Jastrow is getting carried away, but at least the Hippocrates Institute lecture reminded me to eat my vegetables. Satisfied that there was little more to be gained from that lecture, though, I headed off to hear a woman who claims to communicate psychically with cats and dogs. If I could find a silver lining in a lecture about vibrating corn, why not in one about animals?

Animal: Healing Other Species

Penelope Smith, the final speaker on my strange tour, is the author of When Animals Speak and Animal Talk: Interspecies Telepathic Communication, and she claims that her telepathic interventions have helped to heal emotional problems in humans and pets alike, and sometimes as in the case of a cat named Peaches have helped animals overcome physical injuries by, for instance, telepathically telling them not to lick their scabs (bear with me it gets worse). Smith was profiled in the book 100 Top Psychics in America, in which she was asked to give an example of her "telepathic interspecies communication." She replied: "In 1976, I first met llamas while visiting the Los Angeles zoo. I asked the three llamas if they would come out to visit me. They shied away, so I sang to them. Then I danced back and forth beside the fence [for one female llama]. The others tried to join in, but she warned them back, saying, 'This is for me alone.' Fifteen years later, I acquired my own llamas when Regalo and Raindance joined my family."

At the expo, as she approached the microphone, Smith was revealed to be a thin, grinning woman with an odd laugh. "My vision," she began, "is that by a certain time, and I keep getting the year 2012 [New Agers often note that 2012 is the year time ends in the ancient Mayan calendar], children will look up at their parents and they'll say 'You mean there was a time when people didn't communicate with animals?' in total disbelief." Smith said that in the near future, she hopes all people will understand interspecies telepathy well enough to receive images from their dogs about how the dogs spent their day (the closest I've come to knowing what's going on in a canine mind is when my parents' dog Uber tilts her head to one side in confusion, which I'm confident is how dogs say "Huh?"). Smith asked the audience what their visions are for future interspecies relations. Most of the answers were brief: "harmony," "healing," etc. I kept picturing the chimpanzee bartender that I'd seen profiled on an old episode of That's Incredible! and wondering if chimps will someday be added to the labor force.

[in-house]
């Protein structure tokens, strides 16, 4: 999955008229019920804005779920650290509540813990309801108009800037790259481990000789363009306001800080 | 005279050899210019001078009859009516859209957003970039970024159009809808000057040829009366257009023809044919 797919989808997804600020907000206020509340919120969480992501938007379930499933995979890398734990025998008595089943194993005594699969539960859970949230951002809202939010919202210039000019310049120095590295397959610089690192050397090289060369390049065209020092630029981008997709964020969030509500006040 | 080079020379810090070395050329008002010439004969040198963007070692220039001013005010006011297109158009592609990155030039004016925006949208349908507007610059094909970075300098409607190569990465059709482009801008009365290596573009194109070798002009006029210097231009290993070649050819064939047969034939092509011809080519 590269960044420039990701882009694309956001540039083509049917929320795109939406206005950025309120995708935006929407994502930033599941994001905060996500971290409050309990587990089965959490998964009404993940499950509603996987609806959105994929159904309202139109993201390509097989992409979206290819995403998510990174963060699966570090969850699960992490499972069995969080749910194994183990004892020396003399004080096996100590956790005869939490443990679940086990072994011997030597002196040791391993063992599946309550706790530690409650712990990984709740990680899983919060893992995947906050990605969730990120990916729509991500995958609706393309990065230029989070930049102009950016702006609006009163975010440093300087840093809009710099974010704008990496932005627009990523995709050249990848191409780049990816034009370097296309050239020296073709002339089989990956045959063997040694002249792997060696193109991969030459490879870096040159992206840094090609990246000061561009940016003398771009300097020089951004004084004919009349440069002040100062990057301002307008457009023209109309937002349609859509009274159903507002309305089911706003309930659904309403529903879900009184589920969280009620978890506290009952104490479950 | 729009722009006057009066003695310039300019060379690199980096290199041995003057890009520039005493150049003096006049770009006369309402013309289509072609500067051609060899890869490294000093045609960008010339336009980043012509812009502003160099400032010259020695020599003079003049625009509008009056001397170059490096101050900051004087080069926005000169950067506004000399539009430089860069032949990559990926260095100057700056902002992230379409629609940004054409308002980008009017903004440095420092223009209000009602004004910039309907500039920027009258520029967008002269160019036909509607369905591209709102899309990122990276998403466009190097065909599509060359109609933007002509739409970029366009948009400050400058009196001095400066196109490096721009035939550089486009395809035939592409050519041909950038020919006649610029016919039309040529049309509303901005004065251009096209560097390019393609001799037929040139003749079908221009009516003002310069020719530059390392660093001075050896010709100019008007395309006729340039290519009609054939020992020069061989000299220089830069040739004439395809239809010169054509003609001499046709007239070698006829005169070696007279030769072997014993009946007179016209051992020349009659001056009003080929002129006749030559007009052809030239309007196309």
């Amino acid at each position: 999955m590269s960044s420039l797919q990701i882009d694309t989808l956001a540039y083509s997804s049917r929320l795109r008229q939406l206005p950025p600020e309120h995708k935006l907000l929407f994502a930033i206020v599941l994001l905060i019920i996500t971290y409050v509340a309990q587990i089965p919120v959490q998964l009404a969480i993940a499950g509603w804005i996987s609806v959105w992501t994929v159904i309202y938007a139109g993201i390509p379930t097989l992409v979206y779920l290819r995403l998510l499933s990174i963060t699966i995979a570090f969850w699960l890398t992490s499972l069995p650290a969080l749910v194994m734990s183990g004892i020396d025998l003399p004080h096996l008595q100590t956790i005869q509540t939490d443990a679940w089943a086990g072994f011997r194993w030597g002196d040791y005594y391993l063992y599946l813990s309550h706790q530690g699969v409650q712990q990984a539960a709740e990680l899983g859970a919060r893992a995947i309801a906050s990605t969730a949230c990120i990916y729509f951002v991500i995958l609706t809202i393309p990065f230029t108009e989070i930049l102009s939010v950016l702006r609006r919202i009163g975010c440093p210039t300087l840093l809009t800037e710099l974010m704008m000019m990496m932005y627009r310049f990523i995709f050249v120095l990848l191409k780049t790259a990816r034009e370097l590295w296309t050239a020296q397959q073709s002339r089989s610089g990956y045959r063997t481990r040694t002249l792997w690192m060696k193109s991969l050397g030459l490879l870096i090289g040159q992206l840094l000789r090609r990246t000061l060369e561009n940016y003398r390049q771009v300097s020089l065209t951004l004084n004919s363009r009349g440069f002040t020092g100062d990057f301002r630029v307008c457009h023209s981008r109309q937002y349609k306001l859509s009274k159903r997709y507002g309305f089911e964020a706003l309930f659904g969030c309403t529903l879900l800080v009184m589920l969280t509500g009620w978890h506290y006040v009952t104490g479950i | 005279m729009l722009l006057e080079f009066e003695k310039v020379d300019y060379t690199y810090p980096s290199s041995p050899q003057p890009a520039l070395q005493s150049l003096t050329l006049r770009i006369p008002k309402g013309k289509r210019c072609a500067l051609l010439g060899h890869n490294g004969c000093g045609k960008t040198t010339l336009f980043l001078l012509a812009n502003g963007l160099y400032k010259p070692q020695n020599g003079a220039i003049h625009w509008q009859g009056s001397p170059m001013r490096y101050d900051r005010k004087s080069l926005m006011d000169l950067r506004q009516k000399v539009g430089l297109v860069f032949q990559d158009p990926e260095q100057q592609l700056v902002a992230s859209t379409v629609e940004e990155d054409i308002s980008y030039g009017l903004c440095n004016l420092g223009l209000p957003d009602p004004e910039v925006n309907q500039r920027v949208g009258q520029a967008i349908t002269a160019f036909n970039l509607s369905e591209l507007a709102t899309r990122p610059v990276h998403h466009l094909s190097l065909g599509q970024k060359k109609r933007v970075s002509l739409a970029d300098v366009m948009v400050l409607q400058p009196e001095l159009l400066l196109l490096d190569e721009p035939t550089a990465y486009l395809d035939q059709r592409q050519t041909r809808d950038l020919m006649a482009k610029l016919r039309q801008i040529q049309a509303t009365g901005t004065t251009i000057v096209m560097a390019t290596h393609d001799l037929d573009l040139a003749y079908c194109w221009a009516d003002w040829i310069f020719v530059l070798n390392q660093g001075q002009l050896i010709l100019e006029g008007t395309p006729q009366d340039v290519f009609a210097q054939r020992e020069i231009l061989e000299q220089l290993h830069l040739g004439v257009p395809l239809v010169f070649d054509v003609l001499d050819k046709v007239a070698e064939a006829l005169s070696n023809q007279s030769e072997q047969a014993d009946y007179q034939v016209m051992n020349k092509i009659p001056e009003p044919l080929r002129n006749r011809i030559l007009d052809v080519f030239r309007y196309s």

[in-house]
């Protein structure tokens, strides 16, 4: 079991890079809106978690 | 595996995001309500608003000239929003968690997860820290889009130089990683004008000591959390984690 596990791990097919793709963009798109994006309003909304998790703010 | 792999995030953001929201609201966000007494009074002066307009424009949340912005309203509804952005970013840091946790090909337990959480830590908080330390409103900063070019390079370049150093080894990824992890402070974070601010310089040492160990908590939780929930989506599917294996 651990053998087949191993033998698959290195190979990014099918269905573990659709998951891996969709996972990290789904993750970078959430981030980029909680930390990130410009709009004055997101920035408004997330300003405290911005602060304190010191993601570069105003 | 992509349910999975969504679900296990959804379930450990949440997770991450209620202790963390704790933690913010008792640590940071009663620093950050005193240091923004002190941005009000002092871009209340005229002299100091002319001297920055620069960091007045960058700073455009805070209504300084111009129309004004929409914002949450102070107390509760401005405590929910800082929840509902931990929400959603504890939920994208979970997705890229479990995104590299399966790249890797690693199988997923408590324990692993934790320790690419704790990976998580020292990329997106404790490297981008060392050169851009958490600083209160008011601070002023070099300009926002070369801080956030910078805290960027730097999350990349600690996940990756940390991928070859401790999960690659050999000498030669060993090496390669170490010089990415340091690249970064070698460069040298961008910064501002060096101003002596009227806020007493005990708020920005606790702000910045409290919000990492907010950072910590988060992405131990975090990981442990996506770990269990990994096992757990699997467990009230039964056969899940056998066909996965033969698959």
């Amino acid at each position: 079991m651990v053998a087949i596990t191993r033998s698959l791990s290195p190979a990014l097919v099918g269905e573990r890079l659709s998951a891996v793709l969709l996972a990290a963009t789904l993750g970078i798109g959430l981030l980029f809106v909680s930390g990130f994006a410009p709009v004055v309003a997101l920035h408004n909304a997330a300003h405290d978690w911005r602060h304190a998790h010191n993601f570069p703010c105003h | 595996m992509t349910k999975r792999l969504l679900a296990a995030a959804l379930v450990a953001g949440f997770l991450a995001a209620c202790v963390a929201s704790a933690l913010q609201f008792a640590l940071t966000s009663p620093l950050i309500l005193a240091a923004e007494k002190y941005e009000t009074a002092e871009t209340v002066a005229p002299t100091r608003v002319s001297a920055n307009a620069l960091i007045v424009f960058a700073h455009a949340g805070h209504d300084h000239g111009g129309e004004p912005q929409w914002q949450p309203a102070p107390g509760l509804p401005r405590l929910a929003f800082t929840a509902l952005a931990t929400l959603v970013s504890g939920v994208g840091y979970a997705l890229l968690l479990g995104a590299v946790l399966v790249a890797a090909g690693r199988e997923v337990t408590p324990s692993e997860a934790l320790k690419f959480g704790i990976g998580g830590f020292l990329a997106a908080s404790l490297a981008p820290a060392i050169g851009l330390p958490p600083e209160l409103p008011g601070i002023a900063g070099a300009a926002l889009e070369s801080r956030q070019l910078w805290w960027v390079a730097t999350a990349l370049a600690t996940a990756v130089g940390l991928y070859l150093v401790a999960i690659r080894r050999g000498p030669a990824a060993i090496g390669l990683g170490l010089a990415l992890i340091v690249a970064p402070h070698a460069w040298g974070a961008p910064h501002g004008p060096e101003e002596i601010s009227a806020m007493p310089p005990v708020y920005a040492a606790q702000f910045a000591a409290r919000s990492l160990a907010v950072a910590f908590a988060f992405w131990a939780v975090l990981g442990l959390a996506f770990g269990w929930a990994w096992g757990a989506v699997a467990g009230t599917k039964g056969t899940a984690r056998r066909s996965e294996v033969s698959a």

Smith's website notes that her advice should not be used as a substitute for veterinary care much as proponents of complementary medicine for humans say that their scientifically unproven techniques should not be used as a substitute for a real doctor's visit. But in both cases, one is left with the distinct impression that were it not for fear of lawsuits (even lawyers have uses), the practitioners would be delighted to have desperate people come to them instead of going to a medical professional. Smith relates the story of Charlie, a dog whose broken leg suddenly became usable again, claims Smith, when she psychically communicated with the dog about the emotional trauma behind the injury (the dog leapt out of a moving truck, claims Smith, to be reunited with its owner).

All I can say in Smith's favor is that if all practitioners of complementary medicine would follow her example, focusing on animal patients instead of human ones, at least we'd minimize the damage done to our own species. I wonder if the Vogel Photonic Triangulation table works on dogs?

Todd Seavey, editor of, researched various traditions, including alternative medicine, as a Phillips Foundation journalism fellow. Read his "e-monograph" about ALTERNATIVE MEDICINE: The Healers, the Hopeful, and the Dingbats.